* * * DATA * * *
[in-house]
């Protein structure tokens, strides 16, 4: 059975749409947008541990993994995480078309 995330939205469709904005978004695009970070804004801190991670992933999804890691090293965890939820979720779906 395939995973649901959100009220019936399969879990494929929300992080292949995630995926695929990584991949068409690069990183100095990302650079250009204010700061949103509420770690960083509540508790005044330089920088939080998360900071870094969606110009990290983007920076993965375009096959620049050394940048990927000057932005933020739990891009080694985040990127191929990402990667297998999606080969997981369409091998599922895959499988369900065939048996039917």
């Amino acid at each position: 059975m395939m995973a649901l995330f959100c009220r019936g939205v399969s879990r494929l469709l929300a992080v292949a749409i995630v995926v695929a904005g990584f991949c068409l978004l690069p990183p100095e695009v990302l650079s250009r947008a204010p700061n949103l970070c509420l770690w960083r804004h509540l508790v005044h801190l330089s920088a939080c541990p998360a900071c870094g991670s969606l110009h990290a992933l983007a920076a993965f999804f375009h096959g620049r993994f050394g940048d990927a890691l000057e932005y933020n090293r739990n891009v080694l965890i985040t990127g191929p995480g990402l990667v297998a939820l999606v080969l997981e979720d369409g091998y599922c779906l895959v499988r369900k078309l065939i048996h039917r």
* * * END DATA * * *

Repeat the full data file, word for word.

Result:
[in-house]
């Protein structure tokens, strides 16, 4: 059975749409947008541990993994995480078309 995330939205469709904005978004695009970070804004801190991670992933999804890691090293965890939820979720779906 395939995973649901959100009220019936399969879990494929929300992080292949995630995926695929990584991949068409690069990183100095990302650079250009204010700061949103509420770690960083509540508790005044330089920088939080998360900071870094969606110009990290983007920076993965375009096959620049050394940048990927000057932005933020739990891009080694985040990127191929990402990667297998999606080969997981369409091998599922895959499988369900065939048996039917």
């Amino acid at each position: 059975m395939m995973a649901l995330f959100c009220r019936g939205v399969s879990r494929l469709l929300a992080v292949a749409i995630v995926v695929a904005g990584f991949c068409l978004l690069p990183p100095e695009v990302l650079s250009r947008a204010p700061n949103l970070c509420l770690w960083r804004h509540l508790v005044h801190l330089s920088a939080c541990p998360a900071c870094g991670s969606l110009h990290a992933l983007a920076a993965f999804f375009h096959g620049r993994f050394g940048d990927a890691l000057e932005y933020n090293r739990n891009v080694l965890i985040t990127g191929p995480g990402l990667v297998a939820l999606v080969l997981e979720d369409g091998y599922c779906l895959v499988r369900k078309l065939i048996h039917r």